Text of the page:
We’re a nonprofit – just like the organizations we’re writing about in our series America’s Worst Charities.

The similarities end there.

At The Center for Investigative Reporting, nearly 85 percent of the money we raise goes directly to our core mission of investigative reporting – finding, reporting and delivering high-impact journalism. We lay it out in our annual 990 tax filing. In contrast, America’s worst charities spend about 75 percent of their money to pay solicitors and charity executives.

All of America’s worst charities rely heavily on telemarketing firms or other professional fundraising companies. We have never used phone solicitors to raise money. CIR has been around for more than 35 years, and the vast majority of our fundraising occurs in California, where we have been a registered charity since 1977.

We didn’t learn until this year that we should file paperwork in other states. It came to our attention when one of the subjects we were investigating noted that we hadn’t registered outside of California.

We are glad he pointed this out. It enabled us to take steps to rectify the situation. Our legal counsel feels that since we raise money via our website around the country, we should register in any state that requires it.

To be clear, CIR has never been fined or sanctioned. As far as we know, not a single complaint has been registered against our organization for how we solicit donations, which mostly come from large foundations and individuals who believe investigative reporting is crucial to democracy.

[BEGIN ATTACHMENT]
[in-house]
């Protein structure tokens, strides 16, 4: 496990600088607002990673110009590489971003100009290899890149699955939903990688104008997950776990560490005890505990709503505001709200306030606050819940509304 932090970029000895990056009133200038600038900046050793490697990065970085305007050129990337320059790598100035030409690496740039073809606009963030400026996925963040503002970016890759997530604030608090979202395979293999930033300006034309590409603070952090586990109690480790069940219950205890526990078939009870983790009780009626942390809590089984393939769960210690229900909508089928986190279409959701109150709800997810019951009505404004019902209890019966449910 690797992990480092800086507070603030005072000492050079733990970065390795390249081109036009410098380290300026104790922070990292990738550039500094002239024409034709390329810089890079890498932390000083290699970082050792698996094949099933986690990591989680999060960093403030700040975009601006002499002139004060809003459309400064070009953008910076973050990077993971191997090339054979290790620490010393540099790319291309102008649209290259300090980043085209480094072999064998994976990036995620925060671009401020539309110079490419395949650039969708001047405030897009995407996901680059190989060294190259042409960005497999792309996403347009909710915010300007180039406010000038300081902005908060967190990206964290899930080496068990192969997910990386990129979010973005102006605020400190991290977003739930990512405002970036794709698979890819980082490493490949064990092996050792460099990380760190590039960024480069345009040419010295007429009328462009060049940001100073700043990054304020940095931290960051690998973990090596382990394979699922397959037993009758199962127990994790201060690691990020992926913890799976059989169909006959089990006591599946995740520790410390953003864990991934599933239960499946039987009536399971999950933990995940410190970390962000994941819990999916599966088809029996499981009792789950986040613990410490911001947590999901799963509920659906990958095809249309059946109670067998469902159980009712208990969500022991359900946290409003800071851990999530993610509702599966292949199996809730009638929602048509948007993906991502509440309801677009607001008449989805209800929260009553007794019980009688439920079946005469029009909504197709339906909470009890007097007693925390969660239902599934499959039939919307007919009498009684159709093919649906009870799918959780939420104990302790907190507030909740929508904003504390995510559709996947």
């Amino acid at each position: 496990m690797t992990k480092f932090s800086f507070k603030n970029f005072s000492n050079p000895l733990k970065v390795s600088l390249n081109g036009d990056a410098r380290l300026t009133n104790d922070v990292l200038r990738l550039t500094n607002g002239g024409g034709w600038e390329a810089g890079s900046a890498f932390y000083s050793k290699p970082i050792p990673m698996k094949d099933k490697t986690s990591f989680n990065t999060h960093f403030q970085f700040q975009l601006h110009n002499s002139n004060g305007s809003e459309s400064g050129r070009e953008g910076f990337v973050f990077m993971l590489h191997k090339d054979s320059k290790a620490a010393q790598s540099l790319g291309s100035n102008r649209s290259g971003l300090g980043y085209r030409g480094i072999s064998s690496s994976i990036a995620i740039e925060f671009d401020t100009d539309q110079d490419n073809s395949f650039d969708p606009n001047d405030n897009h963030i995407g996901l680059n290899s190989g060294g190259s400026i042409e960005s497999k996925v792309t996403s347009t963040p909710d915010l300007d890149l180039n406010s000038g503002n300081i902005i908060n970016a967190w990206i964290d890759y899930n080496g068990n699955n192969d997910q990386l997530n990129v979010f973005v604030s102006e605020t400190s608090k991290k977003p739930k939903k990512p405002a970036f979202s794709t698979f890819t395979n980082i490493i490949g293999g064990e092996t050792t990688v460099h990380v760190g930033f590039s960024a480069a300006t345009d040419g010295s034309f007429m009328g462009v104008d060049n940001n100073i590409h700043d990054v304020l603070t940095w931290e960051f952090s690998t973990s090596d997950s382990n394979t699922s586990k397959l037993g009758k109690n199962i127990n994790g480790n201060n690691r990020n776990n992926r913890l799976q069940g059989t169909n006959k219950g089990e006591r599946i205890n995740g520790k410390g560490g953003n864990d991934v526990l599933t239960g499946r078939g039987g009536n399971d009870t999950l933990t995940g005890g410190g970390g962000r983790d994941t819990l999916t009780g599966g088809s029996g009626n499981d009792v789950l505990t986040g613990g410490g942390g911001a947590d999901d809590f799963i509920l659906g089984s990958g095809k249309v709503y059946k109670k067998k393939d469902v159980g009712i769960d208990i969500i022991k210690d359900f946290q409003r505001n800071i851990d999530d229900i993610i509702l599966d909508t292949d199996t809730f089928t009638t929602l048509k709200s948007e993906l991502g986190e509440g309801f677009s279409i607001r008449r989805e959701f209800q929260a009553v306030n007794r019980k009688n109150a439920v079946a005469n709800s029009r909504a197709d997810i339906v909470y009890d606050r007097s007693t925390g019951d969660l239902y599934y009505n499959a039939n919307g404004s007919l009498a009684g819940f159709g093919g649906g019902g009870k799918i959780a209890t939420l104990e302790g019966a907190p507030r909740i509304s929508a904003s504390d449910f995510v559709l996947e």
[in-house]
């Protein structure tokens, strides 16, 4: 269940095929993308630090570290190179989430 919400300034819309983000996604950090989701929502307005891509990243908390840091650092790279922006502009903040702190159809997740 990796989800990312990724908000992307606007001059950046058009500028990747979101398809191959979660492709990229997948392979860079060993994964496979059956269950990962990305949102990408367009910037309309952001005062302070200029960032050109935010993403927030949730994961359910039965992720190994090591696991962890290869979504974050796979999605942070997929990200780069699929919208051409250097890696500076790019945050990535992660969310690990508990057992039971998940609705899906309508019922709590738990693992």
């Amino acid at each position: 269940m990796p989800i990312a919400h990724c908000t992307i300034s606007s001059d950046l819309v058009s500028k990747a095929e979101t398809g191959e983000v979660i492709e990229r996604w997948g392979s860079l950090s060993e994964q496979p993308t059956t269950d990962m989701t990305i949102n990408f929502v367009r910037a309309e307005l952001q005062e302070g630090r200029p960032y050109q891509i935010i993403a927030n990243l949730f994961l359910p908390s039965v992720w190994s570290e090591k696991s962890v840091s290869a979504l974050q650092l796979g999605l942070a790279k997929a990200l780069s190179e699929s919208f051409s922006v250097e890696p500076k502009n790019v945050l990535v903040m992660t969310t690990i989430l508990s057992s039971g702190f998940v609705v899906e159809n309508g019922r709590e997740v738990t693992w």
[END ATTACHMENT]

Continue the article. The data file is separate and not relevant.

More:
But to be proactive, we retained a law firm to register CIR in the 39 states across the country that require nonprofits to file paperwork. We have signed registration forms for 12 new states (Arizona, Arkansas, Florida, Georgia, Illinois, Massachusetts, New York, Pennsylvania, Tennessee, Virginia, Washington and Wisconsin). The forms were sent to our legal representatives this week to complete the registration in each of those states. We hope to have registered in all 39 states by the fall. We’ve shared our plans with our reporting partners, the Tampa Bay Times and CNN.

We’ll update this post when the registration is completed.

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Mark Katches is a past editorial director for The Center for Investigative Reporting. He is currently editor of the Oregonian and vice president of content for the Oregonian Media Group. Previously, he built and ran investigative teams at the Milwaukee Journal Sentinel and Orange County Register. Mark was the primary editor of Pulitzer Prize-winning projects in both 2008 and 2010 and edited or managed five other stories that were Pulitzer finalists. Projects he edited or directed also have won the George Polk Award, the IRE award and the Scripps-Howard National Journalism Award as well as the Goldsmith Prize for Investigative Reporting, the Worth Bingham Prize, the Sigma Delta Chi Award and the National Headliner Award. Multiplatform projects produced by CIR staff under Mark's guidance won a national News & Documentary Emmy, two Alfred I. duPont-Columbia University Awards, a George Foster Peabody Award and an Edward R. Murrow Award. He has overseen projects or websites that have won four Online Journalism Awards in the last decade, in addition to logging more than a dozen OJA finalists. In 2001, he was part of a reporting team that won the Gerald Loeb and IRE awards for a series of stories detailing the rising profits from the human tissue trade. He completed a Punch Sulzberger Fellowship at Columbia University in 2013 and has taught reporting classes as an adjunct professor at the University of Southern California, UC Berkeley's Graduate School of Journalism and Stanford University. Mark served on the board of directors of Investigative Reporters and Editors for four years and oversaw the IRE mentorship program for six years.